The air in Fallon, Nev. has significantly higher levels of tungsten and cobalt than does the air in neighboring towns, according to a new research report. The research suggests that the metals in the air come from a point source within Fallon, a community of about 8,000 located in Churchill County about 60 miles east of Reno, Nev.
The finding that Fallons air differs from nearby towns might have medical implications. Since 1997, 16 cases of childhood leukemia have been diagnosed in children who lived in the Fallon area for some time prior to diagnosis. In a 2003 U.S. Health and Human Services report investigating possible causes for the leukemia cases in Fallon, tungsten was mentioned as "a contaminant of concern because it was elevated in urine samples" collected from Fallon-area residents as part of the investigation.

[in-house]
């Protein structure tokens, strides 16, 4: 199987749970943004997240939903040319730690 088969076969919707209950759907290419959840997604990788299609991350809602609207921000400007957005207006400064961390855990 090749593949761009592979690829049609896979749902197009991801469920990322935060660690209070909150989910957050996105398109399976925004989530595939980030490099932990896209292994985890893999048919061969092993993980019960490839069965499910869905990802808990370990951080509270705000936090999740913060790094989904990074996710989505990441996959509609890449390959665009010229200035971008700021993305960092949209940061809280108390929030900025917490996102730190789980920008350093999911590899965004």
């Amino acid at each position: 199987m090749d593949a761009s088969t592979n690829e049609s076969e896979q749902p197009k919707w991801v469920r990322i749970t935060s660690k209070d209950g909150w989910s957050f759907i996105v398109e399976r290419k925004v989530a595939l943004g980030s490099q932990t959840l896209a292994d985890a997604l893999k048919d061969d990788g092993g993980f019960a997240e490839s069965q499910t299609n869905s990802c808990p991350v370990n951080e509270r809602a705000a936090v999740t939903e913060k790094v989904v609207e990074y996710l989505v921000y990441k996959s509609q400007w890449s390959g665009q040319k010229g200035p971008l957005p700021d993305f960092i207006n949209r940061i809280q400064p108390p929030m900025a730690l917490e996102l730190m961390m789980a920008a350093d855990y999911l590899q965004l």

The metal, a component of tungsten steel and tungsten carbide, is used in tools exposed to high temperatures, such as drill bits and the filaments of incandescent light bulbs. Tungsten is naturally present in soils and rocks in Churchill County and other parts of Nevada. The metal was mined in the region around Fallon at various sites, including Churchill Butte.
Mari N. Jensen | EurekAlert!
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